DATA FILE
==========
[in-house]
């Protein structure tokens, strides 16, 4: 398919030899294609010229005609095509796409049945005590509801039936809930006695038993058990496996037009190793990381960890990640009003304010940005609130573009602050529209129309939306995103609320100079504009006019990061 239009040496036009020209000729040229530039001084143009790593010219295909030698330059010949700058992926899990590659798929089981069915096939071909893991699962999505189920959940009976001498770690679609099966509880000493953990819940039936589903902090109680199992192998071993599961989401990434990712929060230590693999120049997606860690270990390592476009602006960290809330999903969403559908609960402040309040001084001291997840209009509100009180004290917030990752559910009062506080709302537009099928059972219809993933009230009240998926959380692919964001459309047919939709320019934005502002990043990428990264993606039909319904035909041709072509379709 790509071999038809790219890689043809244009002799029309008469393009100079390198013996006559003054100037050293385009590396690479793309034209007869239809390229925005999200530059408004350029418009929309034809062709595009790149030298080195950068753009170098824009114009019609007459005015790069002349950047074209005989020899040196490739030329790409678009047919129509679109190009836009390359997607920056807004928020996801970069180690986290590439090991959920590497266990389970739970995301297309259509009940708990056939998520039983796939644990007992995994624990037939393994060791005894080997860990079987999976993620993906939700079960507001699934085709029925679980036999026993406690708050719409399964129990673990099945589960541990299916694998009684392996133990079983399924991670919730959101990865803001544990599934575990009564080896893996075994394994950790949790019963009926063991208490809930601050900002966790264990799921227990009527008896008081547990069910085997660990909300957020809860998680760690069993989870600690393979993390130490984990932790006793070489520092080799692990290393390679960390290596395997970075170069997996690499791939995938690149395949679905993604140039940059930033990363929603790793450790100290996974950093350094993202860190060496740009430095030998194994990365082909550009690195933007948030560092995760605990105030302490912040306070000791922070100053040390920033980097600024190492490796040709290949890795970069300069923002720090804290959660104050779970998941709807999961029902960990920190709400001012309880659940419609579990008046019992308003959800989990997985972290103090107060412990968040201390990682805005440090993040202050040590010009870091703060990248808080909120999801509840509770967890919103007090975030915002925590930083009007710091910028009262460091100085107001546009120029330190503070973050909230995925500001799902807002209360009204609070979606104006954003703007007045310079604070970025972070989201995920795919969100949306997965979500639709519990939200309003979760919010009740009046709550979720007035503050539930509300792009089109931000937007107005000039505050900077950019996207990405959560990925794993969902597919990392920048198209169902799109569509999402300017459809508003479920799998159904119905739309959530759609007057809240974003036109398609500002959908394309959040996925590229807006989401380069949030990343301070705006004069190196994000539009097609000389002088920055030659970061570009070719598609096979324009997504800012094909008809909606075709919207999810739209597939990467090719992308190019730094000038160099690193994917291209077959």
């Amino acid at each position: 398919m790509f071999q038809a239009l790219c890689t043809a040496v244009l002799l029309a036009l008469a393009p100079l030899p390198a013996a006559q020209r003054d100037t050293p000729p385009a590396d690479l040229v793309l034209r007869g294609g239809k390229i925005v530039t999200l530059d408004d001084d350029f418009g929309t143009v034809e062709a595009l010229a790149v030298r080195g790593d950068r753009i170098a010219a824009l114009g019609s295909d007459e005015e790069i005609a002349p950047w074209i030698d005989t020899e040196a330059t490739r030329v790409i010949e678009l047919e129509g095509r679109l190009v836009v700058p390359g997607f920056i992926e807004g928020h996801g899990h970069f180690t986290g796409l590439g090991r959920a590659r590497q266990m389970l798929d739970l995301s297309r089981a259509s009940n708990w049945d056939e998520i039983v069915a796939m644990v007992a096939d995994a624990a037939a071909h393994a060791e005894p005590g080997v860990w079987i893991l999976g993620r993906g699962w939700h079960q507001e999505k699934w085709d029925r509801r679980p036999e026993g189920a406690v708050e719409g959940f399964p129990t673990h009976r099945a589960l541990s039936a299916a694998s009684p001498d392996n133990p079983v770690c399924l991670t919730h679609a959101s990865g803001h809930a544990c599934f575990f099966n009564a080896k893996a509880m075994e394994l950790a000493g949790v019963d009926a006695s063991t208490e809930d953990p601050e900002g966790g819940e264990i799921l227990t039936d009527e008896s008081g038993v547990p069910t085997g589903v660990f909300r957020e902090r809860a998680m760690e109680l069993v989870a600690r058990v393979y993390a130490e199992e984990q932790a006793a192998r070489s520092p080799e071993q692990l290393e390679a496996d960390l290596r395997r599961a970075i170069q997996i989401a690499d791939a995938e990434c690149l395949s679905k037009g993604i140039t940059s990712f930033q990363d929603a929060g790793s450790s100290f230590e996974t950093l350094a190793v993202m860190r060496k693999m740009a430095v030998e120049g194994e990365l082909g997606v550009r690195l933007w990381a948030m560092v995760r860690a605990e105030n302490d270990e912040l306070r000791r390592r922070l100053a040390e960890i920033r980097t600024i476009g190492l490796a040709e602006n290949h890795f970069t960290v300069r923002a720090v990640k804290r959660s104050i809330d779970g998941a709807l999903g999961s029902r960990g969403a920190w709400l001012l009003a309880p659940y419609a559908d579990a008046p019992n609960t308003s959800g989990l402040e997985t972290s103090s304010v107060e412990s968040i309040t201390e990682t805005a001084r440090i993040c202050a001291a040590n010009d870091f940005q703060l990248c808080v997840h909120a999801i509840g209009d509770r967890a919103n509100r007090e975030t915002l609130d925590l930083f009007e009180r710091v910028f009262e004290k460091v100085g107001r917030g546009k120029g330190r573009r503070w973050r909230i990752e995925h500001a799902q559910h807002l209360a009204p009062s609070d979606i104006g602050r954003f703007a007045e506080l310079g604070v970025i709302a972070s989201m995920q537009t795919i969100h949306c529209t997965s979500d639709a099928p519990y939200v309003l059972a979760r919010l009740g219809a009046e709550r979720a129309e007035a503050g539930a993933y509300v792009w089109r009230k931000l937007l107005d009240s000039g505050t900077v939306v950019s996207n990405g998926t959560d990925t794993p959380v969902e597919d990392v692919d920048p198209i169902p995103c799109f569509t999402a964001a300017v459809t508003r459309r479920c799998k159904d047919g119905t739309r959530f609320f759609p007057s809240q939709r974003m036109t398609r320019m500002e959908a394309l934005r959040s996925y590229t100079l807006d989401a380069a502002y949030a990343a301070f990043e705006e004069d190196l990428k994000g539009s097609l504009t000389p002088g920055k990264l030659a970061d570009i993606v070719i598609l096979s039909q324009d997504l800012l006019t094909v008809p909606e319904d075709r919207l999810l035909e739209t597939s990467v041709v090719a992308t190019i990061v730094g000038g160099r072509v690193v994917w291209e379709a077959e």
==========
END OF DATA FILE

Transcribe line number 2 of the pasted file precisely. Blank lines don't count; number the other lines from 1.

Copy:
């Protein structure tokens, strides 16, 4: 398919030899294609010229005609095509796409049945005590509801039936809930006695038993058990496996037009190793990381960890990640009003304010940005609130573009602050529209129309939306995103609320100079504009006019990061 239009040496036009020209000729040229530039001084143009790593010219295909030698330059010949700058992926899990590659798929089981069915096939071909893991699962999505189920959940009976001498770690679609099966509880000493953990819940039936589903902090109680199992192998071993599961989401990434990712929060230590693999120049997606860690270990390592476009602006960290809330999903969403559908609960402040309040001084001291997840209009509100009180004290917030990752559910009062506080709302537009099928059972219809993933009230009240998926959380692919964001459309047919939709320019934005502002990043990428990264993606039909319904035909041709072509379709 790509071999038809790219890689043809244009002799029309008469393009100079390198013996006559003054100037050293385009590396690479793309034209007869239809390229925005999200530059408004350029418009929309034809062709595009790149030298080195950068753009170098824009114009019609007459005015790069002349950047074209005989020899040196490739030329790409678009047919129509679109190009836009390359997607920056807004928020996801970069180690986290590439090991959920590497266990389970739970995301297309259509009940708990056939998520039983796939644990007992995994624990037939393994060791005894080997860990079987999976993620993906939700079960507001699934085709029925679980036999026993406690708050719409399964129990673990099945589960541990299916694998009684392996133990079983399924991670919730959101990865803001544990599934575990009564080896893996075994394994950790949790019963009926063991208490809930601050900002966790264990799921227990009527008896008081547990069910085997660990909300957020809860998680760690069993989870600690393979993390130490984990932790006793070489520092080799692990290393390679960390290596395997970075170069997996690499791939995938690149395949679905993604140039940059930033990363929603790793450790100290996974950093350094993202860190060496740009430095030998194994990365082909550009690195933007948030560092995760605990105030302490912040306070000791922070100053040390920033980097600024190492490796040709290949890795970069300069923002720090804290959660104050779970998941709807999961029902960990920190709400001012309880659940419609579990008046019992308003959800989990997985972290103090107060412990968040201390990682805005440090993040202050040590010009870091703060990248808080909120999801509840509770967890919103007090975030915002925590930083009007710091910028009262460091100085107001546009120029330190503070973050909230995925500001799902807002209360009204609070979606104006954003703007007045310079604070970025972070989201995920795919969100949306997965979500639709519990939200309003979760919010009740009046709550979720007035503050539930509300792009089109931000937007107005000039505050900077950019996207990405959560990925794993969902597919990392920048198209169902799109569509999402300017459809508003479920799998159904119905739309959530759609007057809240974003036109398609500002959908394309959040996925590229807006989401380069949030990343301070705006004069190196994000539009097609000389002088920055030659970061570009070719598609096979324009997504800012094909008809909606075709919207999810739209597939990467090719992308190019730094000038160099690193994917291209077959």